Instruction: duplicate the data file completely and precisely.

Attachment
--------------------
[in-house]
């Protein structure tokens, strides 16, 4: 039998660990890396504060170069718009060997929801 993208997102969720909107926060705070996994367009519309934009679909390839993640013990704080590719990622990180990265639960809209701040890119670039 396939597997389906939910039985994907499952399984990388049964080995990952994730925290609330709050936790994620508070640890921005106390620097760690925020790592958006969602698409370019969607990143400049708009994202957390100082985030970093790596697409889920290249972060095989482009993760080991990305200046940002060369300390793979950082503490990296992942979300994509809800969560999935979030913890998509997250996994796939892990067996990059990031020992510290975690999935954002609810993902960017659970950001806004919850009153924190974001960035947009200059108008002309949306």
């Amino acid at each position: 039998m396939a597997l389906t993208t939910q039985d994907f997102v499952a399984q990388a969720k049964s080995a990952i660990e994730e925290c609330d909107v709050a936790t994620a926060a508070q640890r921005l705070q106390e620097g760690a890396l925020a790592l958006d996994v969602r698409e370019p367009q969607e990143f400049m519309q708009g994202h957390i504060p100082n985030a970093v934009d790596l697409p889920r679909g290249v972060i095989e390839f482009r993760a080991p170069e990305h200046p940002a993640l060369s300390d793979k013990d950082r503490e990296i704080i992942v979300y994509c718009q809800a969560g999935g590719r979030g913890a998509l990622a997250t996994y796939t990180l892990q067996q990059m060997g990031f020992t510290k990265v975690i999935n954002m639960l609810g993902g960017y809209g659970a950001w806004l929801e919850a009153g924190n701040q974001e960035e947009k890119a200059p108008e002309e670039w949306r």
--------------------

[in-house]
């Protein structure tokens, strides 16, 4: 039998660990890396504060170069718009060997929801 993208997102969720909107926060705070996994367009519309934009679909390839993640013990704080590719990622990180990265639960809209701040890119670039 396939597997389906939910039985994907499952399984990388049964080995990952994730925290609330709050936790994620508070640890921005106390620097760690925020790592958006969602698409370019969607990143400049708009994202957390100082985030970093790596697409889920290249972060095989482009993760080991990305200046940002060369300390793979950082503490990296992942979300994509809800969560999935979030913890998509997250996994796939892990067996990059990031020992510290975690999935954002609810993902960017659970950001806004919850009153924190974001960035947009200059108008002309949306």
């Amino acid at each position: 039998m396939a597997l389906t993208t939910q039985d994907f997102v499952a399984q990388a969720k049964s080995a990952i660990e994730e925290c609330d909107v709050a936790t994620a926060a508070q640890r921005l705070q106390e620097g760690a890396l925020a790592l958006d996994v969602r698409e370019p367009q969607e990143f400049m519309q708009g994202h957390i504060p100082n985030a970093v934009d790596l697409p889920r679909g290249v972060i095989e390839f482009r993760a080991p170069e990305h200046p940002a993640l060369s300390d793979k013990d950082r503490e990296i704080i992942v979300y994509c718009q809800a969560g999935g590719r979030g913890a998509l990622a997250t996994y796939t990180l892990q067996q990059m060997g990031f020992t510290k990265v975690i999935n954002m639960l609810g993902g960017y809209g659970a950001w806004l929801e919850a009153g924190n701040q974001e960035e947009k890119a200059p108008e002309e670039w949306r």